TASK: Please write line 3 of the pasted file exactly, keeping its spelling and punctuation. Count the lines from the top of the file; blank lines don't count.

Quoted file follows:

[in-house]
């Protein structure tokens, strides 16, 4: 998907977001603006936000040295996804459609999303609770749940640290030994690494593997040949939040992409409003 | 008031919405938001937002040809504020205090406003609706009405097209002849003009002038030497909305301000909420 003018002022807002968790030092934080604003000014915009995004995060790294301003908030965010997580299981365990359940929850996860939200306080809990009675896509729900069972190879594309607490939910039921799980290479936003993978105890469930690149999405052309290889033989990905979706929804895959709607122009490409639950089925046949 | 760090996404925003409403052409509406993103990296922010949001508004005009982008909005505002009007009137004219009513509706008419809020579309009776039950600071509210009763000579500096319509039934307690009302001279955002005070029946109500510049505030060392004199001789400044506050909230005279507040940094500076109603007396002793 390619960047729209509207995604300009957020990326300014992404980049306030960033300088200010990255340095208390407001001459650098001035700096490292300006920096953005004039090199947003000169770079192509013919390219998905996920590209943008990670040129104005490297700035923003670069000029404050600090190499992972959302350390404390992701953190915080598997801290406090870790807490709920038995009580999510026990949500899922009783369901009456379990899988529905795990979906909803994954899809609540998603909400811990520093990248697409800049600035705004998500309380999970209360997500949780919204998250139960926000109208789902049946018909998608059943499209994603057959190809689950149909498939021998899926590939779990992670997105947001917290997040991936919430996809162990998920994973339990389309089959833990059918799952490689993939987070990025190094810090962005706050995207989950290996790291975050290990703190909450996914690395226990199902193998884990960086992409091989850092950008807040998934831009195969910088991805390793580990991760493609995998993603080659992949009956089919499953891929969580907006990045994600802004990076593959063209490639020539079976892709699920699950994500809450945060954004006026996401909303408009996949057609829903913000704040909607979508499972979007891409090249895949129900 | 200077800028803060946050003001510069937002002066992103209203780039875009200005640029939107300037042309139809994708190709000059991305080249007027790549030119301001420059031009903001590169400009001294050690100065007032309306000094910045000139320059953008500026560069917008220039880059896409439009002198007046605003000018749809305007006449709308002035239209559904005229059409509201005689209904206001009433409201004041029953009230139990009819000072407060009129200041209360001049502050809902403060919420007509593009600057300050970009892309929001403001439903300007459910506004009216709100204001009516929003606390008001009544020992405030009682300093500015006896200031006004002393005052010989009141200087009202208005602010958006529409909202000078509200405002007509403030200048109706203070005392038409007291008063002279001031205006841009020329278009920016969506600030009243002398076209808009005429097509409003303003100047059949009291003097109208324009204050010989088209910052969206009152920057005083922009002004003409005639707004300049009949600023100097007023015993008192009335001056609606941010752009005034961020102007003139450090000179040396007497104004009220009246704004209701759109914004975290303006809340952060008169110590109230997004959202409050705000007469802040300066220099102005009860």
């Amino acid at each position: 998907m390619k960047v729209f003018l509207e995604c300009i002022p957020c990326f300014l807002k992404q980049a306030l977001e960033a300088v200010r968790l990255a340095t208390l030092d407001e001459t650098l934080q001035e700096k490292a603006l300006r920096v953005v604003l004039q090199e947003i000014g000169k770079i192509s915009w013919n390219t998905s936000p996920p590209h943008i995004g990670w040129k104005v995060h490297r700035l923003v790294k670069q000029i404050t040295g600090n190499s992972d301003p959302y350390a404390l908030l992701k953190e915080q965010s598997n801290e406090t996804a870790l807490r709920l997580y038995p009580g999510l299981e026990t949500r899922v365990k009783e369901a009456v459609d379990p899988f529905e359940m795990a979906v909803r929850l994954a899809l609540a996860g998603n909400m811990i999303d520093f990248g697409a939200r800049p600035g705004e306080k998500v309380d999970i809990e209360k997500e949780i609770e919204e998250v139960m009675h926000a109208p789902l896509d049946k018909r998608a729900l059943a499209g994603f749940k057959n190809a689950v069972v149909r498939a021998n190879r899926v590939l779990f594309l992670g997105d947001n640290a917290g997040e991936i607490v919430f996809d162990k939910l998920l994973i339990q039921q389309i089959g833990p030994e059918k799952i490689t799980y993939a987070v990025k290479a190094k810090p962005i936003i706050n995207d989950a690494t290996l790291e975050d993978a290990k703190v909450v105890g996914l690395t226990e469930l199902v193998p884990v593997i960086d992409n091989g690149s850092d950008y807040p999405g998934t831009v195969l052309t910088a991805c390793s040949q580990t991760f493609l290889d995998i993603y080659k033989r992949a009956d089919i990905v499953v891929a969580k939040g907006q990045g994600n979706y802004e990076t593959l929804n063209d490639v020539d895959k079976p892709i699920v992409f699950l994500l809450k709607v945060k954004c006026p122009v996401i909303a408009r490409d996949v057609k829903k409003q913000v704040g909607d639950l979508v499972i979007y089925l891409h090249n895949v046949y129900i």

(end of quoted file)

């Amino acid at each position: 998907m390619k960047v729209f003018l509207e995604c300009i002022p957020c990326f300014l807002k992404q980049a306030l977001e960033a300088v200010r968790l990255a340095t208390l030092d407001e001459t650098l934080q001035e700096k490292a603006l300006r920096v953005v604003l004039q090199e947003i000014g000169k770079i192509s915009w013919n390219t998905s936000p996920p590209h943008i995004g990670w040129k104005v995060h490297r700035l923003v790294k670069q000029i404050t040295g600090n190499s992972d301003p959302y350390a404390l908030l992701k953190e915080q965010s598997n801290e406090t996804a870790l807490r709920l997580y038995p009580g999510l299981e026990t949500r899922v365990k009783e369901a009456v459609d379990p899988f529905e359940m795990a979906v909803r929850l994954a899809l609540a996860g998603n909400m811990i999303d520093f990248g697409a939200r800049p600035g705004e306080k998500v309380d999970i809990e209360k997500e949780i609770e919204e998250v139960m009675h926000a109208p789902l896509d049946k018909r998608a729900l059943a499209g994603f749940k057959n190809a689950v069972v149909r498939a021998n190879r899926v590939l779990f594309l992670g997105d947001n640290a917290g997040e991936i607490v919430f996809d162990k939910l998920l994973i339990q039921q389309i089959g833990p030994e059918k799952i490689t799980y993939a987070v990025k290479a190094k810090p962005i936003i706050n995207d989950a690494t290996l790291e975050d993978a290990k703190v909450v105890g996914l690395t226990e469930l199902v193998p884990v593997i960086d992409n091989g690149s850092d950008y807040p999405g998934t831009v195969l052309t910088a991805c390793s040949q580990t991760f493609l290889d995998i993603y080659k033989r992949a009956d089919i990905v499953v891929a969580k939040g907006q990045g994600n979706y802004e990076t593959l929804n063209d490639v020539d895959k079976p892709i699920v992409f699950l994500l809450k709607v945060k954004c006026p122009v996401i909303a408009r490409d996949v057609k829903k409003q913000v704040g909607d639950l979508v499972i979007y089925l891409h090249n895949v046949y129900i």